Yet incidences such as these continue to appear with frightening regularity. If the case of the clown crossing the street with a ruddy sack sounds far-fetched, think twice! This exact problem has becomee a common occurrence in every community. In all cases, the clown will rise up again unharmed —and many witnesses say that at this stage the the clown will  lack the iris and pupil of the eye, but this is unverifiable as yet— and will approach the vehicle that hit them. It is a very bad situation for the driver, who will invariably scream at once, fixed in their seat as the clown approaches, and go completely insane. In a great many cases, the victim’s eyes will melt as well, which is a genuinely alarming circumstance.

The simple truth is that there are more clowns than there used to be. There was once a time when a person could grow from infancy to adulthood without ever so much as seeing a clown with their own eyes. One might hear of clowns in the newspapers, but only in the major cities, and only when a clown committed some terrifying act of supernatural violence beyond the usual. Those days are long behind us. Though it is often said that “a clown is best left alone,” the unfortunate truth is that there are so many these days that it is impossible to avoid running into them.

Too many mothers allow for the old guidelines of the past, in which children may walk or play alone outside, free from the constant and ever-present danger of a clown possessing their mind and taking over their actions. In the old days, this was a sensible method for maintaining public order. There were so few clowns back then that a boy or girl had a reasonable chance of growing up without ever feeling their body and mind give way to such terrifying forces. Those days are long behind us.

Of course, dear reader, I don’t mean to create a panic. Nobody likes to talk about clowns (or even think of them). That you have made it this far makes you more intrepid than most, so it is up to you to affect change! There is no problem that mankind faces –even that of clowns– that cannot be surmounted with science and common sense.

First: The most obvious. Mothers, don’t allow your children outside unattended. Because it is well-known that clowns prey on children more heartily than on adults — and with greater relish— children should be blindfolded at all times while outside and led everywhere by your hand alone. It may seem an inconvenience to walk your child to and from school each day, and to restrict their activities to the in-doors at every occasion, but think of what you are saving yourself from! When —not if— a clown’s hand comes lashing out of the gutter or from under a vehicle to grip your child by the ankle, you can rest assured that the terror he feels will not last the lifetime that it otherwise would have had your child been completely aware. Nor will the eyes melt out of his or her head; a blessed mercy to spare a child this fate!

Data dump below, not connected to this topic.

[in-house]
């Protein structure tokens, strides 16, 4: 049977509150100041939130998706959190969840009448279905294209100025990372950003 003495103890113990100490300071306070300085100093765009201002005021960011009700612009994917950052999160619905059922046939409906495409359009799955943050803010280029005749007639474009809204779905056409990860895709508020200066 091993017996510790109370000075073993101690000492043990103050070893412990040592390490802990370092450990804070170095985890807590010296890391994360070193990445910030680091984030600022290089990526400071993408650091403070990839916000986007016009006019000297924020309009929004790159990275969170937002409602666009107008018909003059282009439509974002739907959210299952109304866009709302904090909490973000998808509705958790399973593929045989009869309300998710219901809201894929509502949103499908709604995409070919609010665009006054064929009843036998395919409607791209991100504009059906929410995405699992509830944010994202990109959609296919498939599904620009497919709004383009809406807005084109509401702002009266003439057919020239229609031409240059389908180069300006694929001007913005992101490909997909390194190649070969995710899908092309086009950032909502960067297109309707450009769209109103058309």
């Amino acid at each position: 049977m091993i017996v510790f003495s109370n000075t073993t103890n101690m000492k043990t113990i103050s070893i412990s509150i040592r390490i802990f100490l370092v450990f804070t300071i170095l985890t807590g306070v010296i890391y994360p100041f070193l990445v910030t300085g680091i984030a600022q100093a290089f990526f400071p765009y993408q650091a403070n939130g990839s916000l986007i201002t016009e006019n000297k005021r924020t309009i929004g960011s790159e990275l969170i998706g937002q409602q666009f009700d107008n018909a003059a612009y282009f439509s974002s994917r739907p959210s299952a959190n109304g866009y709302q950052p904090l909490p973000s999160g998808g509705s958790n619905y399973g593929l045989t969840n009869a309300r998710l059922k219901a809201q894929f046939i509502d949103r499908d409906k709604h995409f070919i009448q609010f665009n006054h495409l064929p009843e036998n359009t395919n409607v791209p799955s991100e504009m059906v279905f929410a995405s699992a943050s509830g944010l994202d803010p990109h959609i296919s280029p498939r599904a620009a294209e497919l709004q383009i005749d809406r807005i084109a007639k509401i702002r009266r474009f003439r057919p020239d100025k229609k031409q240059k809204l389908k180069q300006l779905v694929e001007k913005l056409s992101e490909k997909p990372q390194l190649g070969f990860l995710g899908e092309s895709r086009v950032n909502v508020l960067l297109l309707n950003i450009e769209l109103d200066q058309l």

If you require another reason to keep your children inside and away from the clown menace, let us think of something more practical. As we all know, the rise of the disappearance of children has a direct correspondence with the rise of the clown population. Though as yet we do not understand the direct cause-and-effect of the process, we have all seen clowns wander away and out of sight with eyeless children stumbling along behind them, and we can assume that these children have lost all agency. It is not unreasonable to infer that the children thus led away are in some process made to become clowns themselves, or else serve as some sort of catalyst for their reproduction which has no known human correspondence. In any case, where children wander away in their thrall, more clowns inevitably return.

Because no one has ever killed a clown successfully, nor has one ever been seen to die of natural causes, it is imperative that we act with all haste to prevent their ranks from growing! Yet every piece of opinion that I encounter on the subject speaks to the same sentiment: Clowns are not real. That it is better not to think of them at all, lest they steal your breath and allow your teeth fall out of your head in one moment, or that that your skin and sinews will at once deteriorate. That speaking publicly about the clown menace is just cause for swift and terrible persecution.

To these voices I say that this is old advice for a bygone era. It is always difficult to change with the times, but change must be had, especially where clowns are concerned. While it is certainly true that many of us grown adults will surely die of fright, the shivers, the red parasites, common stab wounds, or other clown-based maladies too numerous to count, it can be said with surety: None of our corpses will feed the clowns as the children’s will.

In this way, we may be sure that the already untenable number of predatory clowns does not grow larger, though we may be sure it will not shrink in our lifetimes. The children must grow up with sound morals and be ready to endure adult lives that —as we all know— are nothing if not utterly terrifying.

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Krang Roast

Smells like chicken!

In my usual habit of being about a month behind everything, it seems as good a time as any to post this Ninja Turtles-themed entry. I didn’t see the new Michael Bay-produced TMNT movie because:

1. The turtles looked weird.

2. The preview was cut in such a way that I didn’t trust the film not to suck. And…

3. Not enough Krang.

If there was ever a character more deserving of the Hollywood special effects treatment, I don’t know who it is. I can just picture his horrifying latex countenance, dripping mucus everywhere as his piercing black eyes reflect back only a hint of the awareness that he is situated in the cavernous hollowed-out torso of the most preposterously conceived mechanical man-suit humanly imaginable.

Until this glorious day is realized, here is a dumb drawing of Krang’s ambulatory man-suit-thing happily disobeying orders.

SCORE: Two boneless drumsticks

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Zelda Comics 04


This one is for anyone who played through Ocarina of Time and stumbled into a genuinely shocking moment.